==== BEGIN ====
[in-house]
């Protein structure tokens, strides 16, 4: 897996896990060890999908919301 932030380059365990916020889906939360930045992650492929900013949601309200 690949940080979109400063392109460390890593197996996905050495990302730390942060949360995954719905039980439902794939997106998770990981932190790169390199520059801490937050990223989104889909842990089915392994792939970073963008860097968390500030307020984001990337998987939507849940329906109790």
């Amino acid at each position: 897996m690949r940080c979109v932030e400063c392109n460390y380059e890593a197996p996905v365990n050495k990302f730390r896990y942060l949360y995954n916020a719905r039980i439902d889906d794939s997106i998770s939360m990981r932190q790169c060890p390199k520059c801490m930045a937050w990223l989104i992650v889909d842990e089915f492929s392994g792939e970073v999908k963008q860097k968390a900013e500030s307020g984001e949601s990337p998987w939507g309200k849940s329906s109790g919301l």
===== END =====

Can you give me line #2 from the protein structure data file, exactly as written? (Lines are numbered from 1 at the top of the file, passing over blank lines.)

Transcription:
């Protein structure tokens, strides 16, 4: 897996896990060890999908919301 932030380059365990916020889906939360930045992650492929900013949601309200 690949940080979109400063392109460390890593197996996905050495990302730390942060949360995954719905039980439902794939997106998770990981932190790169390199520059801490937050990223989104889909842990089915392994792939970073963008860097968390500030307020984001990337998987939507849940329906109790």